Greek crisis worsens
Greece's budget deficit is higher than believed, leading the beleaguered country to seek rescue packages immediately. Might that be the first step down a very slippery slope?
Eurostat, the European statistics office, recently reported that the Greek budget deficit is even higher than previously believed and, as a result, Greek 10-year bond yields shot up to almost 9 percent. For perspective, that’s nearly three times Germany’s rate.Skip to next paragraph
The Daily Reckoning
Addison is editorial director of The Daily Reckoning and executive publisher of Agora Financial, LLC, a fiercely independent economic forecasting and financial research firm. He’s a three-time New York Times best-selling author whose work has been recognized by The New York Times Magazine, The Economist, Worth, The New York Times, The Washington Post, as well as major network news programs.
Subscribe Today to the Monitor
As we’ve discussed before, the Germans are still working out the constitutional details of providing help to Greece. However, at this point, the parties involved at least seem optimistic that the program can get started and bring some sense of stability back to the euro.
According to Associated Press:
“Papandreou, saying market pressure threatened to derail the country’s economy, announced Friday he had asked Finance Minister George Papaconstantinou to make a formal request for the plan’s activation.
“The plan aims to cover Greece’s immediate borrowing needs so it can continue servicing its debt and avoid default. The bailout would have to be reviewed by the European Union executive and the European Central Bank, and needs approval by all 15 of the other governments that use the euro. ‘The moment has come,’ Papandreou said, speaking from the remote Aegean island of Kastelorizo.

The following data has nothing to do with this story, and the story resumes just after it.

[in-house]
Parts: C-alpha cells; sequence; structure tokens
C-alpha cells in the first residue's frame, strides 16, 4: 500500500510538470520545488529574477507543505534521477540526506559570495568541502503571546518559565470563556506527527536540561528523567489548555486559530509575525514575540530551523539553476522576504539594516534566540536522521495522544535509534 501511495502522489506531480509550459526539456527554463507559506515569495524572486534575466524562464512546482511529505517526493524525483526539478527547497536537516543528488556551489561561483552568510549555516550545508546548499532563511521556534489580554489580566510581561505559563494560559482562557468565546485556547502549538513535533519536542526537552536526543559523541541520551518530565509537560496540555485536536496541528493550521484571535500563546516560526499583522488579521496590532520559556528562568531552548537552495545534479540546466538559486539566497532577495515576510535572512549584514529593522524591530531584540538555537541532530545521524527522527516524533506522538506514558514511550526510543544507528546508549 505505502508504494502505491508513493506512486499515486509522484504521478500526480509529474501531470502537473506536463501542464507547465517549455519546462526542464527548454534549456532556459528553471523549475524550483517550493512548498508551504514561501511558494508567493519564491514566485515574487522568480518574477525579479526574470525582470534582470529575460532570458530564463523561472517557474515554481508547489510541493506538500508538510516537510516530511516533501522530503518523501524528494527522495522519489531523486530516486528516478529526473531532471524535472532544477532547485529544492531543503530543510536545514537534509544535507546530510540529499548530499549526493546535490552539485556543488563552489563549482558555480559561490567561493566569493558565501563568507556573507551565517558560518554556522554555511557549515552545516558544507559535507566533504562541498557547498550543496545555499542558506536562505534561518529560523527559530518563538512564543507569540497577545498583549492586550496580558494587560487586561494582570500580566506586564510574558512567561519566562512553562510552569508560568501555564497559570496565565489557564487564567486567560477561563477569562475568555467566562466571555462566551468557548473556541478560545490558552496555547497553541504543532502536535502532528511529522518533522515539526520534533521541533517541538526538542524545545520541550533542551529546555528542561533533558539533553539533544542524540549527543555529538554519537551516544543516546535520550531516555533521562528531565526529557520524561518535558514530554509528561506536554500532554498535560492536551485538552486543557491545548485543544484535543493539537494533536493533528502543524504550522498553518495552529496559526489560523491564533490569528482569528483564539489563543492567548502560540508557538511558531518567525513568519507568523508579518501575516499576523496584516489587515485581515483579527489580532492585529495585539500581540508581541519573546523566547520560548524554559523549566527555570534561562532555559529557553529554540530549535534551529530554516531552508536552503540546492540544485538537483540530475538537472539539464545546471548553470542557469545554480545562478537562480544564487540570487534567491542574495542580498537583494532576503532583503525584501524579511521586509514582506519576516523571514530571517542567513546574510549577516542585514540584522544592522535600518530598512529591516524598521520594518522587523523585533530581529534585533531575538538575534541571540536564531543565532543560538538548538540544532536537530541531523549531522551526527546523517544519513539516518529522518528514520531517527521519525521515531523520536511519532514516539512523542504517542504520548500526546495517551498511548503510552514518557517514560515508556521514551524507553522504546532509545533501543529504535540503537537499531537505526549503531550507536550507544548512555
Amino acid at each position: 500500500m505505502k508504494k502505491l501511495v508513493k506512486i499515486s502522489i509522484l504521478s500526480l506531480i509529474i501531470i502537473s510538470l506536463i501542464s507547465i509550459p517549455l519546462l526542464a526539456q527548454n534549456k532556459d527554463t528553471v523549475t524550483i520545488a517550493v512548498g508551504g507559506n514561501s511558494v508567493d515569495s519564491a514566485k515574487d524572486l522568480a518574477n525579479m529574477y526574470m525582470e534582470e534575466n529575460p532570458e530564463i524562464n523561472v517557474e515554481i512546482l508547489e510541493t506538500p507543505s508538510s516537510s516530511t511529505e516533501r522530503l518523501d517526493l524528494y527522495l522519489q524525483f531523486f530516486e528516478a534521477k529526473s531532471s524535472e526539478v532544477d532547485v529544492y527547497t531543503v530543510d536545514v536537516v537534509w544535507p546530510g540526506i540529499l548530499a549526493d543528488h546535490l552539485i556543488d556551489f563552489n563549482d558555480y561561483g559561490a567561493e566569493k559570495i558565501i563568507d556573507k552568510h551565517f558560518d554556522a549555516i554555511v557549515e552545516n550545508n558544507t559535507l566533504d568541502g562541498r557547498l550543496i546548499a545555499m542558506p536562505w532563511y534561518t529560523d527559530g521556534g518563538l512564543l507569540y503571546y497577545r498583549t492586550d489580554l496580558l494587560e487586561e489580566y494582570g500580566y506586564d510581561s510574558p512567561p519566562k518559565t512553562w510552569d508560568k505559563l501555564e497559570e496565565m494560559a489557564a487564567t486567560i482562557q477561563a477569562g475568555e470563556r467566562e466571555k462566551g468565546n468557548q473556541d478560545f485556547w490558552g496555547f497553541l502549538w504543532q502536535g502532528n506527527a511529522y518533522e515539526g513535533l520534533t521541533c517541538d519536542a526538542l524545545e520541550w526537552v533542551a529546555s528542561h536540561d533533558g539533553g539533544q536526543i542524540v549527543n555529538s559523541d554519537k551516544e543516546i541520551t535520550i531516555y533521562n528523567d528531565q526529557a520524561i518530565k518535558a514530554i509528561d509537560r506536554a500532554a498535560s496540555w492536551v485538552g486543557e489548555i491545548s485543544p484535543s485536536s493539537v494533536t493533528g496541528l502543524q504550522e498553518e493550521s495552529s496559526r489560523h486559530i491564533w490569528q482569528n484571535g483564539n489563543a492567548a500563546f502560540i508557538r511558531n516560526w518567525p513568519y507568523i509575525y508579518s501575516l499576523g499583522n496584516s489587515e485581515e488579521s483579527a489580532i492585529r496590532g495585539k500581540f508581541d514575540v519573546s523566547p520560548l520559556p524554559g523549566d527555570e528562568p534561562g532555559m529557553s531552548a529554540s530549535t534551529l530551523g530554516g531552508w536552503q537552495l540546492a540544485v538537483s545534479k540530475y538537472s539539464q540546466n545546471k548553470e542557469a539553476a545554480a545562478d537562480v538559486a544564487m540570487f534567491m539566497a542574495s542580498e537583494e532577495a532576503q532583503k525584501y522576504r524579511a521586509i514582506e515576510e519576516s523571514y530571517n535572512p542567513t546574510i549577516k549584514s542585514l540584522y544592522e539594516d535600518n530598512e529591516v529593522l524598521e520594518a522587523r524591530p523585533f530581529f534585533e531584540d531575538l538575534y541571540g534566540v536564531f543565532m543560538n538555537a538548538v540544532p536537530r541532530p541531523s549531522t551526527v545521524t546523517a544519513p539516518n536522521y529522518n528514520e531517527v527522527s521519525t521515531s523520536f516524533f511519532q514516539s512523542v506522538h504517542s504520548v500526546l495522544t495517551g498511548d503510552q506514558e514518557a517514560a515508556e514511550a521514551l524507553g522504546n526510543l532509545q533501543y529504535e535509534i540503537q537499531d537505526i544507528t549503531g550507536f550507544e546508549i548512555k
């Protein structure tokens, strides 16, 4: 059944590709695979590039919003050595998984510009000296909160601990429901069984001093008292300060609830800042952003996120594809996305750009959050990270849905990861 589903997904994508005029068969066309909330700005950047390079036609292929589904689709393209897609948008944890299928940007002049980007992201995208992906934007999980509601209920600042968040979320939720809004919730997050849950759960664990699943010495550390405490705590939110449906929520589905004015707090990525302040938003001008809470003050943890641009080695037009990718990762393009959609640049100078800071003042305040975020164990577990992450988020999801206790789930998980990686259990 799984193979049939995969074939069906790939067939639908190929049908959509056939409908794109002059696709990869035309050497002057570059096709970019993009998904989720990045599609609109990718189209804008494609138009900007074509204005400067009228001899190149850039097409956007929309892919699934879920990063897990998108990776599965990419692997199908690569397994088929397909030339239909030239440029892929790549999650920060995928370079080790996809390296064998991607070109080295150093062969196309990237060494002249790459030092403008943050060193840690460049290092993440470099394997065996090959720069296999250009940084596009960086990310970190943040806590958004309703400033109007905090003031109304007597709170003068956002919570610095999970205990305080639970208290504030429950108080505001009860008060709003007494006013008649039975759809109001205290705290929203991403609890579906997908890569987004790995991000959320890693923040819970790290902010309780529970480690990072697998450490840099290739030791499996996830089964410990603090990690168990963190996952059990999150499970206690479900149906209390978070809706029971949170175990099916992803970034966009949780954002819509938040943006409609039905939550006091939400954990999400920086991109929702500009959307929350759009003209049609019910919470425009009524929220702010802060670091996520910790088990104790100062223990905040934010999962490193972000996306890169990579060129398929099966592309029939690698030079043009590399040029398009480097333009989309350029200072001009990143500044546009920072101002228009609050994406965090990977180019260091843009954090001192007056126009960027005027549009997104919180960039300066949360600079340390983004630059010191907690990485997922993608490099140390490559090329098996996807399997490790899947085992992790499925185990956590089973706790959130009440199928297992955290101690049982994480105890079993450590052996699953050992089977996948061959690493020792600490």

“‘It is a national and pressing necessity for us to formally ask our partners for the activation of the support mechanism, which we jointly created in the European Union,’ he said. Papandreou said the markets had not responded positively to Greece’s austerity measures that were designed to pull the country’s disastrous finances into line.
“‘Today, the situation in the markets threatens to deconstruct, not only the sacrifices of the Greek people, but also the smooth course of the economy,’ he said.”
The euro reacted favorably to the announcement and emerged from a 10-month low on the news. Yet, the bailout remains messy and risky. Under the current program even other troubled nations like Spain and Portugal will have to chip in money to support Greece. This is despite the fact that bond yields in both of those countries are rising as well. The rescue package is intended to be the last eurozone bailout, but it could just as easily be the first step down a very slippery slope.
You can visit the Associated Press to read more about how Greece is asking to launch the EU-IMF bailout.
The Christian Science Monitor has assembled a diverse group of the best economy-related bloggers out there. Our guest bloggers are not employed or directed by the Monitor and the views expressed are the bloggers' own, as is responsibility for the content of their blogs. To contact us about a blogger, click here. To add or view a comment on a guest blog, please go to the blogger's own site by clicking on the link above.